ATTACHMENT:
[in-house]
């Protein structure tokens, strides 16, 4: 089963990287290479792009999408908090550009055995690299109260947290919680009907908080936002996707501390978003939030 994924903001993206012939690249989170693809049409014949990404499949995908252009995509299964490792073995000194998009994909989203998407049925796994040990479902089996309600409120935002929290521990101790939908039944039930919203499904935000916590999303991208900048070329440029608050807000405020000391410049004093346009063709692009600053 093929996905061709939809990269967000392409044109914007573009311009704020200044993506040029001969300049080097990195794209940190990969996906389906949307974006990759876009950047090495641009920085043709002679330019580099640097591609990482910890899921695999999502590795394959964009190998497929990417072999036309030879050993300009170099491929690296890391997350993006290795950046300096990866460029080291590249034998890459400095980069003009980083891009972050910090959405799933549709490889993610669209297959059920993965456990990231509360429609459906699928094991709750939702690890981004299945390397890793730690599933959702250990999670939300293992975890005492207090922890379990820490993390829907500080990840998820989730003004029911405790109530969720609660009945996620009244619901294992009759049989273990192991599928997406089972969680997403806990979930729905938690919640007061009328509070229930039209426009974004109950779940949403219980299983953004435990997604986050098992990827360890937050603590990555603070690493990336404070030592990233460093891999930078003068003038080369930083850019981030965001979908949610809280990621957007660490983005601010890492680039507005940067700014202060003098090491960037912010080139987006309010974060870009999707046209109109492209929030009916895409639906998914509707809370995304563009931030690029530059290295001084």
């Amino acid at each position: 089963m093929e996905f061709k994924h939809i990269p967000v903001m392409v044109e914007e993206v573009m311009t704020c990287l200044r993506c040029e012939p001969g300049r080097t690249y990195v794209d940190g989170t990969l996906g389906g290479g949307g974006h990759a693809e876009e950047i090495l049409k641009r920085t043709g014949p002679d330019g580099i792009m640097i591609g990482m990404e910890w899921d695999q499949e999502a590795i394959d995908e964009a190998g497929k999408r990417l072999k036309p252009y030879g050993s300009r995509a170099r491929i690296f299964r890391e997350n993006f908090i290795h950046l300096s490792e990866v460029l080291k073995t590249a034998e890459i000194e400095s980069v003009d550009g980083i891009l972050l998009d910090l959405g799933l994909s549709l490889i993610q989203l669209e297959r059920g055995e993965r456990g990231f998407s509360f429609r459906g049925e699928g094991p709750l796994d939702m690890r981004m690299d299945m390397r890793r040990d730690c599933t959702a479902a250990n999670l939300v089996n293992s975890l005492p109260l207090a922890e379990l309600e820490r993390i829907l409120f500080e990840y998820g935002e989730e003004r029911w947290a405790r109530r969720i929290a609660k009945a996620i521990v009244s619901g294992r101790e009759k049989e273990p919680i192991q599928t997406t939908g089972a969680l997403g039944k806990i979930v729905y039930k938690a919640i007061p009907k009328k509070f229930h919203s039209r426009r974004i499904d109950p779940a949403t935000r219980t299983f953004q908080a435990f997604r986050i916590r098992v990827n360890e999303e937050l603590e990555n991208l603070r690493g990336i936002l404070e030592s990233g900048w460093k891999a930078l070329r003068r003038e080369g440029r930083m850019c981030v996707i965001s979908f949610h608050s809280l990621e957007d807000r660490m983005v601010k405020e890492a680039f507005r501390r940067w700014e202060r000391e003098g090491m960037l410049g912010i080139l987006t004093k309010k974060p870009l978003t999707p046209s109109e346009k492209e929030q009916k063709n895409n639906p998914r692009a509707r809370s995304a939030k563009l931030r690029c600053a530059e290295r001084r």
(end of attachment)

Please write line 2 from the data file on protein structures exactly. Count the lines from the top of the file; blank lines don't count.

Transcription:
């Protein structure tokens, strides 16, 4: 089963990287290479792009999408908090550009055995690299109260947290919680009907908080936002996707501390978003939030 994924903001993206012939690249989170693809049409014949990404499949995908252009995509299964490792073995000194998009994909989203998407049925796994040990479902089996309600409120935002929290521990101790939908039944039930919203499904935000916590999303991208900048070329440029608050807000405020000391410049004093346009063709692009600053 093929996905061709939809990269967000392409044109914007573009311009704020200044993506040029001969300049080097990195794209940190990969996906389906949307974006990759876009950047090495641009920085043709002679330019580099640097591609990482910890899921695999999502590795394959964009190998497929990417072999036309030879050993300009170099491929690296890391997350993006290795950046300096990866460029080291590249034998890459400095980069003009980083891009972050910090959405799933549709490889993610669209297959059920993965456990990231509360429609459906699928094991709750939702690890981004299945390397890793730690599933959702250990999670939300293992975890005492207090922890379990820490993390829907500080990840998820989730003004029911405790109530969720609660009945996620009244619901294992009759049989273990192991599928997406089972969680997403806990979930729905938690919640007061009328509070229930039209426009974004109950779940949403219980299983953004435990997604986050098992990827360890937050603590990555603070690493990336404070030592990233460093891999930078003068003038080369930083850019981030965001979908949610809280990621957007660490983005601010890492680039507005940067700014202060003098090491960037912010080139987006309010974060870009999707046209109109492209929030009916895409639906998914509707809370995304563009931030690029530059290295001084």